2021 has been one of the most satisfying years of my life. The amount of learning on a Zero to One journey is like none other. We’ve learned some valuable lessons (some from experience, some from wisdom imparted by an amazing set of angel investors). If you’re on a zero to one journey, some of the lessons below might help you make the right decisions and avoid the mistakes that I made.
"Listening to the right users is critical. Build your product for actual users, not for the one’s who promise to use it - provided you add X feature."
Once you’ve built an MVP, comes the hard part. You typically get feature requests from 2 types of sources:
1) Prospects you are trying to sell to- “build X and we will sign up”
2) Customers who are already using your product.
The suggestions sometimes overlap, but most of the time they don’t. As a founder, you are probably doing the pitching yourself, and rejections due to feature demands can create a false sense of urgency in you to prioritize prospects. This happened to me in the beginning since I wanted to be ‘the best closer there is’ which meant over-promising features in these pitches to onboard customers faster. It put a lot of strain on the team, we had feature requests coming in from many users and I was influencing the roadmap based on over-promises made during the pitches.
“Almost always, listen to your users and not your prospects. And no matter what happens make sure you don’t oversell features you don’t have already”.
This is ironic because the way I started off business was by overselling a full product that I didn’t have already! However, the strategy must change; the truth is that your prospects have never tried your product and hence have no idea what they need. Everyone loves sharing 'gyaan' (knowledge) and wants to sound futuristic, so some prospects find discussing feature requests an ideal way to politely say no!
Instead, optimize for your actual users and accept low conversion rates in the early days. They’ll improve as you build more features, get better customer references, etc. From day 1 we charged for our product because it helped us get ‘serious’ users with problems big enough to trust us with their money. We were honest with what we had, so our users didn’t come in with unfair expectations. Overpromising will lead to a bad user experience, refunds, and the worst strain on your team to build things that shouldn’t be built.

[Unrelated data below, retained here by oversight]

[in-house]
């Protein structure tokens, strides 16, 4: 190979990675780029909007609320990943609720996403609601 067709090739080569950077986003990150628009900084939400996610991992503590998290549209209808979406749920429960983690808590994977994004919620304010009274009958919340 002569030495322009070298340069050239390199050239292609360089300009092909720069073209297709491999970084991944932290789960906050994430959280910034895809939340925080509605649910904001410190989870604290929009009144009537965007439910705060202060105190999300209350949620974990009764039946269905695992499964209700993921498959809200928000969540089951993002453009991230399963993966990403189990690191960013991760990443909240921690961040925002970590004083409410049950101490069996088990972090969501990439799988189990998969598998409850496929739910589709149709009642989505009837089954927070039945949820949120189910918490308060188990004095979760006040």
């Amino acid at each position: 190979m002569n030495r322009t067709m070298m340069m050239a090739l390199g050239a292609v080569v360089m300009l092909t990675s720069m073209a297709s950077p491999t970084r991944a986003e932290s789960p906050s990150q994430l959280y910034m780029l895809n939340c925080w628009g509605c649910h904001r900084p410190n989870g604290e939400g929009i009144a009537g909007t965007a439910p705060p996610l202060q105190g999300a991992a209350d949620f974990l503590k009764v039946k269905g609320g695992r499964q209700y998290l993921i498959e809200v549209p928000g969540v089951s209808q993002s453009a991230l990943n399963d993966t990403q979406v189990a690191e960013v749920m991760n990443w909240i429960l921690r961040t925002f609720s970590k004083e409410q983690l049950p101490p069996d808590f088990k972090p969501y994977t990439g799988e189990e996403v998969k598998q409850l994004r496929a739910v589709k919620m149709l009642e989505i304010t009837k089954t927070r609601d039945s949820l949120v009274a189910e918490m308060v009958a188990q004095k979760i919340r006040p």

"Until AI can solve it, let BHAI solve it."
When we first started onboarding clients, we realized it was a mammoth task that we hadn't considered. We had built the product, but due to years of exporters using offline systems, there was initial friction in adopting it. None of our clients, and I mean none, had an organized way to store their data which meant they had to do a lot of hard work themselves before their old data is ready to be uploaded to our platform.
Our entire value proposition falls apart if they didn’t have access to their old data on our platform. Many users promise they will do the hard work, want to guess how many actually did it? Zero. It was a very time-consuming task for them and they couldn’t prioritize it over running their actual business.
We knew we had to solve it and like any product-first company started exploring artificial intelligence (AI), deep learning, image recognition, but nothing was quick enough to be built and no 2 customer’s data was alike. That’s where ‘Before AI can solve it, let BHAI solve it” comes in.
Simply put, don’t wait for the best tech option to be built, let people solve the problem in the meanwhile, especially in the early days because:
1) It helps you move ahead with speed
2) You don’t usually have enough understanding of use cases to build the right tech solution
So far just in the last 2 months, we have onboarded 150K+ products and rows upon rows of data.
We also discovered something incredible: a few players had attempted to create software comparable to ours, but virtually all of them failed owing to onboarding friction. The onboarding process has actually become a big MOAT for us!
‘Your team will feed off your energy, and it takes conscious effort to maintain the right attitude when things don’t go your way"
Back in 2016 during case review, one of my managers at Parthenon-EY told me, “You have the power to influence people around you. When you are disinterested, others in the team lose interest. When you are motivated, I can see others' demeanor change.”
Needless to say, I was quite taken aback, I was just an associate, the most junior member of the team. I used to believe that no one cared how I felt. However, my perspective shifted after hearing that my energy (or lack of it) rubbed off on her and the rest of the team. I realized that on days when I was not bringing my usual energy at work, I was unconsciously influencing others around me.
This crucial piece of advice proved to be really beneficial to me in 2021. When I arrive at work stressed, I know I'm transmitting that stress to others on my team, limiting their capacity to perform at their best. As a result, I try (for the most part) to be my best self at work (I do fail, a lot). When I notice myself acting out of shape, I know something needs to change; nearly always, it's a lifestyle shift. I'm either not eating right, not getting enough sleep, not exercising, or meditating. Knowing this has aided me in taking swift corrective action.
The last few months have been a roller coaster but I’ve learned an enormous amount in this process of building, scaling, and growing Sourcewiz. I plan to write more articles to share my learnings with the hope that others in the same boat can probably avoid the same mistakes.